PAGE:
The Difficulty of Sharing Faith in a Distracted Age
Updated: Jul 5, 2020
We understand that it is the Holy Spirit who convicts and calls those that come to faith in Jesus Christ. And we must pray for our friends and neighbours that the Spirit will work deeply in their lives. But often, what we fail to comprehend is that there are significant cultural barriers that prevent people from truly hearing the good news presented to them. So, we must recognise what those barriers are that hinder them from hearing, understanding and accepting the gospel. We must seek to mitigate those barriers so that their lives might be decluttered leaving room for the Spirit to work.
The first barrier involves much more than dealing with a person’s objections to faith. It goes much deeper in this age of continuous distraction. The fact is that people are not only busy; they are also distracted by the technology that inhabits and occupies their lives. Resulting in their inability to stop and genuinely reflect upon their lives and the things of God. For almost every minute of their waking hours is taken up with the distractive influence of the screen. It is a significant obstacle to our desire to share Jesus with them.
Secondly, the idea of a transcendent God hardly seems feasible in a secular age where there are so many choices and options for human flourishing. Consequently, when we advocate the Christian faith to our non-Christian friends and neighbours, we cannot assume that they understand faith as anything except a personal preference in a sea of many cultural choices. For they know that there are many other beliefs, ideologies, religions and philosophies out there from which they may choose. Equally, there is a world of distractions, which makes it difficult for them to reflect upon the truths of the gospel.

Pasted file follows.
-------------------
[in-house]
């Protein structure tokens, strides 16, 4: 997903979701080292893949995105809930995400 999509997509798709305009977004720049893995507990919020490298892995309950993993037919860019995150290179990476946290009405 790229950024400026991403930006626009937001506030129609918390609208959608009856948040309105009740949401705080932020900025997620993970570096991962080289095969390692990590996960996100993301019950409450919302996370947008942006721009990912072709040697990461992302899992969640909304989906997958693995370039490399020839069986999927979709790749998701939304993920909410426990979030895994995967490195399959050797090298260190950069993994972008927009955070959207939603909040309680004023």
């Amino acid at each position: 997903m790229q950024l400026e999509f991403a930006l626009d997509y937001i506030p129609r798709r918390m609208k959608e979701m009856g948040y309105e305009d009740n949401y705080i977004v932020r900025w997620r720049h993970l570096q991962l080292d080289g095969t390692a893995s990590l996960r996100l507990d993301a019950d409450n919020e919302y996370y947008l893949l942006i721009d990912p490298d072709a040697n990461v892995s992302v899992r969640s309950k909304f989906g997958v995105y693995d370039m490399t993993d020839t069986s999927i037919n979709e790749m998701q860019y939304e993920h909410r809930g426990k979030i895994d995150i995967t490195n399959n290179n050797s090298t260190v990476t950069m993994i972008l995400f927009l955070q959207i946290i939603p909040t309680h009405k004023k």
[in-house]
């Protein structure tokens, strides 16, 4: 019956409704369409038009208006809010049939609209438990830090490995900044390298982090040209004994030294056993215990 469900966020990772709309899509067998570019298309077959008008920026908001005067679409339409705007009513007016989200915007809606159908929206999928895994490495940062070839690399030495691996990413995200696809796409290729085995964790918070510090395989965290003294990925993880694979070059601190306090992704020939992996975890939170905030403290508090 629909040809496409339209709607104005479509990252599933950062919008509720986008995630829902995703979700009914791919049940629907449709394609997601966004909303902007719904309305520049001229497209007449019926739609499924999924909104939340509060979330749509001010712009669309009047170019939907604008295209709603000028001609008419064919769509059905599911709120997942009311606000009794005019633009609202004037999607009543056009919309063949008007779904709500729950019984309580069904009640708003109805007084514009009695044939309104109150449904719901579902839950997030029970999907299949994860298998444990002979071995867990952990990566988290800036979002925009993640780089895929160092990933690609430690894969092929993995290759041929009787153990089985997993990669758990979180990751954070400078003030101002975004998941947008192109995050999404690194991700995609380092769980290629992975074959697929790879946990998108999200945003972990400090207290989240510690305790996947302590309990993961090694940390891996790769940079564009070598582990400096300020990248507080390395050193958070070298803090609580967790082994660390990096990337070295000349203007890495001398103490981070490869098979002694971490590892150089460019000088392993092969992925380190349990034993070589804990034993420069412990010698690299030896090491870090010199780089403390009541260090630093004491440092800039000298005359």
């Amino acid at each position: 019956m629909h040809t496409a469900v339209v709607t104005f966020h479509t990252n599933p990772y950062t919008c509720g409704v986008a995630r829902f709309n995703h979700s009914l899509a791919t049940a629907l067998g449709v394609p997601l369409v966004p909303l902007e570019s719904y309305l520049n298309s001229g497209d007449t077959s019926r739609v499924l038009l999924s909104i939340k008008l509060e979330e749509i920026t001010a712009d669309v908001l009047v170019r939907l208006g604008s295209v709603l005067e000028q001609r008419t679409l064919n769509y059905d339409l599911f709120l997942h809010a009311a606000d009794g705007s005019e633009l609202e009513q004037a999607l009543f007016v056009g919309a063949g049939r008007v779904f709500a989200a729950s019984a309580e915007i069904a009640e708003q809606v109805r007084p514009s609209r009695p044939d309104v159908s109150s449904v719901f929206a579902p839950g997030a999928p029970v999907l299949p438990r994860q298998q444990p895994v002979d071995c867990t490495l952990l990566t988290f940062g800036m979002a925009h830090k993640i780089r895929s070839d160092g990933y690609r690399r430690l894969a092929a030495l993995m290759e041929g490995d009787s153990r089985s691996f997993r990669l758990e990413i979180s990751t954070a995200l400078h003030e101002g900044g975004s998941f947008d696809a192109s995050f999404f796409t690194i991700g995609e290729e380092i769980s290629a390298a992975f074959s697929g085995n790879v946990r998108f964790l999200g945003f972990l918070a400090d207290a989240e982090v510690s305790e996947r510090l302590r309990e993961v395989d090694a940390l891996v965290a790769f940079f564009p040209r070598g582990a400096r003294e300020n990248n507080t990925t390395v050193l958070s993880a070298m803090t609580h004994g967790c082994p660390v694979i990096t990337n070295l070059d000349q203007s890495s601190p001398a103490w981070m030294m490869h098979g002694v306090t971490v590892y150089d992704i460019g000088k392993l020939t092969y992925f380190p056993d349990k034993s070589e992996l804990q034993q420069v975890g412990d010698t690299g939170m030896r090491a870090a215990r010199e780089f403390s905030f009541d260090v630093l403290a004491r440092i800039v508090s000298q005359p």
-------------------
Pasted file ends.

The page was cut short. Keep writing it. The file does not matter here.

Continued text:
In such a cultural context, we radically need to rethink how we communicate and incarnate the gospel to those acutely embedded in such a setting. The continuous buzz of the digital world and proliferation of personal choices and personal stories of meaning has created what Charles Taylor refers to as a distracted, buffered self. A private world in which the individual is isolated and insulated from all influences beyond their rational mind, particularly transcendent influences that just don’t fit into their world preoccupied with the immanent frame, in which everything can be explained naturally and logically.
The starting point in seeking to share our faith with our friends and neighbours is, as I stated earlier, to pray for them and Spirit’s work in their lives. Second, we must build meaningful relationships with them that enable us to incarnate the gospel in and through our lives and lifestyle so that they are attracted to the things of God. We must ask God to open up opportunities for us to patiently and thoughtfully share the gospel with them in such a way that breaks through their complacency. And finally, we should pray that God will encounter them in moments of unexpected and unexplainable transcendency.